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Basking shark encounters

by Alan James

Reproduced from in focus 64 (February 1999)

Basking shark Basking shark Basking shark
Basking shark Basking shark Basking shark

© Alan James

From time to time British marine life throws up a phenomenon that captures the attention of divers, underwater photographers, the national Press and thereby the public at large. Last year you may recall reports of massed mating spiny spider crabs (Maja squinado) covering an area reportedly larger than a football ground off the Dorset coast.

During May 1998 it was the turn of the Basking Shark (Cetorhinus maximus). Having just acquired a protected status from the World Conservation Union, they appeared to celebrate with a mass gathering along the south coast of England. Colin Speedy, a Basking Shark expert and collator of sightings for this area, reported over 500 sightings from reliable sources.

Opportunities such as this require an immediate response if successful pictures of these events are to be forthcoming! Three hours after hearing the news, I had rescheduled my work commitments and shanghaied my dive buddy, Alan Mildren, from his current building contract. We were on our way to Porthkerris Dive Resort on the Lizard. Here the friendly staff had agreed - not for the first time - to provide us with all necessary boat handling facilities, accommodation, and food, all at very short notice.

Over the next two days we experienced no less than forty two Basking Shark encounters. Alan Mildren and I finned here, there and everywhere for many hours each day as we learned the pitfalls and Do's and Dont's of successful Basking Shark encounters and photography. By the afternoon of the second day we were getting quite experienced at timing our entry, slipping quietly into the water and matching our boat handler's skills at predicting the Basking Sharks' direction. This can be quite vital as these huge fish plough though the water at around two knots and can complete a full turn within their own body length if disturbed.

The results achieved during this exercise proved to be critical in several ways.

Firstly, while the fish were feeding within the richest plankton soup, image quality was always going to be affected by loss of contrast owing to the volume of plankton-filled water between lens and subject. We learnt to intercept the fish just before they entered individual plankton clouds that could be seen moving along and perhaps formed by the tide-line created by Block Head.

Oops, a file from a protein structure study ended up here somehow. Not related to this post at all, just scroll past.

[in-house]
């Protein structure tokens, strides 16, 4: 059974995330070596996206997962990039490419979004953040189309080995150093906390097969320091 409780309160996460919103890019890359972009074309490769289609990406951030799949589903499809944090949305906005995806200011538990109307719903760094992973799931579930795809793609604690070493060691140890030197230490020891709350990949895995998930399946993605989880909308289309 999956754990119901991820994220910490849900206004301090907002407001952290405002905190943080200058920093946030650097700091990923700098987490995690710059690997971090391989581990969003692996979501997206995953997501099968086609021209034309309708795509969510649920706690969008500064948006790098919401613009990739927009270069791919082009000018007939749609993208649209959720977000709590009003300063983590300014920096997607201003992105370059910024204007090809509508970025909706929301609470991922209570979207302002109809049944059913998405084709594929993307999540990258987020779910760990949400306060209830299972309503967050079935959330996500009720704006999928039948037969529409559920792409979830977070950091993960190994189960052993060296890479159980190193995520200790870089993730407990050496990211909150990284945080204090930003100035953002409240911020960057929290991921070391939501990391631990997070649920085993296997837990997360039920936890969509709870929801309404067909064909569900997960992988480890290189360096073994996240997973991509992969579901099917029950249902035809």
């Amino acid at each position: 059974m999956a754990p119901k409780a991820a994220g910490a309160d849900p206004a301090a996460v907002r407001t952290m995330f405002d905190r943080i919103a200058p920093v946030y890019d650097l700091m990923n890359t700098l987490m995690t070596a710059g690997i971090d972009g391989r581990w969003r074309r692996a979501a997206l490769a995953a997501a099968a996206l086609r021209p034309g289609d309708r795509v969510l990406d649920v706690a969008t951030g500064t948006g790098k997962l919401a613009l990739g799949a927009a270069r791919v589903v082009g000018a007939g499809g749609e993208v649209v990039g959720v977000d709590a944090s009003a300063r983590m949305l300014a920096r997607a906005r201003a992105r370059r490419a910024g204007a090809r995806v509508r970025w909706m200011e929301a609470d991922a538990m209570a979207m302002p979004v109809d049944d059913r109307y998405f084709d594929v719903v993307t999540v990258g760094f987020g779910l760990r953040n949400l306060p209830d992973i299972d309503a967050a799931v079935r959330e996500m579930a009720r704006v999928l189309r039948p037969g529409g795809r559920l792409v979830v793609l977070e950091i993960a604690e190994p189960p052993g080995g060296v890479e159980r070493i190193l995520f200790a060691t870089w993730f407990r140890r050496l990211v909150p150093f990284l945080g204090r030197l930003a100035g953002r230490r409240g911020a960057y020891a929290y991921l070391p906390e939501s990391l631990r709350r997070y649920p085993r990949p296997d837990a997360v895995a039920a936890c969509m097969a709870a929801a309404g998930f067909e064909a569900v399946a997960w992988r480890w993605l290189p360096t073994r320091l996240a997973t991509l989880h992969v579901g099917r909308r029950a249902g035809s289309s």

Secondly , pictures of fish taken during cloudy conditions lost contrast owing to darker water conditions per selected and the sharks' natural dull colouring. We took advantage of several short cloudy spells to take rest periods or to survey other possible locations along the coastline.

Perhaps most critical of all was the need to achieve a position where the sunlight entering the water was from behind the camera as the sharks swam towards or passed you. The effect of this natural lighting angle upon these huge fish was to vastly improve mouth and gill raker colour and details, and to include pleasing wave-refracted light patterns and surface reflections on and around the sharks in the calm conditions that prevailed during this exercise.

Portfolio description

Basking shark

As with most photographic subjects, the mention of a Basking Shark kicked my imagination into overdrive. The image sensed was not a far cry from that of the first illustrated within the accompanying portfolio. A close head-on shot of a feeding Basking Shark using a camera angle to include full body details.

Basking shark The second shot shows the shark set high in the frame. It demonstrates the power of a feeding Basking Shark cutting through the water. The angle of sunlight has highlighted the five-gill raker slits in clear water.
Basking shark The third image shows a turning Basking Shark low in the frame so as to include surface details and reflections that are created by the angle of sunlight.
Basking shark

Shot number four concentrates on a rarely used downward camera angle to form close details of the Basking Shark's head, gill rakers and its flexible skin textures.

Basking shark

In picture number five are close details of the shark's fully-extended gills and rakers as it travels through the water at two knots. These gills are capable of filtering an impressive 10,000 litres of water an hour.

Basking shark

The last image is the parting shot seen as these awesome fish disappear from the photographer's view. Note the size and strength of the six-foot tail structure which will effortlessly and even gently cast you aside should you foil its chosen direction. What a wonderful fish!

Equipment used:

Camera: Nikonos 1VA, using natural light and manual control. Aperture setting of F5.6. Lens: Nikonos 15 mm F2.8 with optical viewfinder. Film stock. 100 ASA slide film Fuji Sensia.

Reproduced from in focus 64 (February 1999)


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